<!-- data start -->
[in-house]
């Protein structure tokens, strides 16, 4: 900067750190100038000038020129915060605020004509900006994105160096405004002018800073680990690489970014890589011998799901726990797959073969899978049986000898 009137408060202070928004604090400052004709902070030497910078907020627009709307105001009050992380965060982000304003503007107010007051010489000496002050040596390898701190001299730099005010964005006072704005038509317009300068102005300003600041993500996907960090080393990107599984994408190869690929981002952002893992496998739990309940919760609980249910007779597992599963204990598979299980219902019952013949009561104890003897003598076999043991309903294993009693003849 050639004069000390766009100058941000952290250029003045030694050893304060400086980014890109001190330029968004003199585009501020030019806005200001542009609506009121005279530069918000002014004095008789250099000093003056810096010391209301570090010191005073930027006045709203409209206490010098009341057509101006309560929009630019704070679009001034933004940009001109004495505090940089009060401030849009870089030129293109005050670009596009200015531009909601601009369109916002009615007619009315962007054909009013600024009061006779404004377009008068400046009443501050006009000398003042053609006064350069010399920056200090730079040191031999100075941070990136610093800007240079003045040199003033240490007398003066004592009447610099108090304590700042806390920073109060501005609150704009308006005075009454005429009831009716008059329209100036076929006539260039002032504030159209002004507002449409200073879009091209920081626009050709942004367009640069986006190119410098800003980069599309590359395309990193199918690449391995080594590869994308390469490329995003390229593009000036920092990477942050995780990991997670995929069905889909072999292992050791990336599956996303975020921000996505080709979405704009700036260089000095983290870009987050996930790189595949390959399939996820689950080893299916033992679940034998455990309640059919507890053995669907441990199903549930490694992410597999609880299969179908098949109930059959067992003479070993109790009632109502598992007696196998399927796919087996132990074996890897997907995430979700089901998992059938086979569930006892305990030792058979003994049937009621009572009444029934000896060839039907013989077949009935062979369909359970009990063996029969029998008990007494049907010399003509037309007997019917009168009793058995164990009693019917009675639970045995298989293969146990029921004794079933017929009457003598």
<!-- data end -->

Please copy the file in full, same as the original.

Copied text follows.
[in-house]
């Protein structure tokens, strides 16, 4: 900067750190100038000038020129915060605020004509900006994105160096405004002018800073680990690489970014890589011998799901726990797959073969899978049986000898 009137408060202070928004604090400052004709902070030497910078907020627009709307105001009050992380965060982000304003503007107010007051010489000496002050040596390898701190001299730099005010964005006072704005038509317009300068102005300003600041993500996907960090080393990107599984994408190869690929981002952002893992496998739990309940919760609980249910007779597992599963204990598979299980219902019952013949009561104890003897003598076999043991309903294993009693003849 050639004069000390766009100058941000952290250029003045030694050893304060400086980014890109001190330029968004003199585009501020030019806005200001542009609506009121005279530069918000002014004095008789250099000093003056810096010391209301570090010191005073930027006045709203409209206490010098009341057509101006309560929009630019704070679009001034933004940009001109004495505090940089009060401030849009870089030129293109005050670009596009200015531009909601601009369109916002009615007619009315962007054909009013600024009061006779404004377009008068400046009443501050006009000398003042053609006064350069010399920056200090730079040191031999100075941070990136610093800007240079003045040199003033240490007398003066004592009447610099108090304590700042806390920073109060501005609150704009308006005075009454005429009831009716008059329209100036076929006539260039002032504030159209002004507002449409200073879009091209920081626009050709942004367009640069986006190119410098800003980069599309590359395309990193199918690449391995080594590869994308390469490329995003390229593009000036920092990477942050995780990991997670995929069905889909072999292992050791990336599956996303975020921000996505080709979405704009700036260089000095983290870009987050996930790189595949390959399939996820689950080893299916033992679940034998455990309640059919507890053995669907441990199903549930490694992410597999609880299969179908098949109930059959067992003479070993109790009632109502598992007696196998399927796919087996132990074996890897997907995430979700089901998992059938086979569930006892305990030792058979003994049937009621009572009444029934000896060839039907013989077949009935062979369909359970009990063996029969029998008990007494049907010399003509037309007997019917009168009793058995164990009693019917009675639970045995298989293969146990029921004794079933017929009457003598």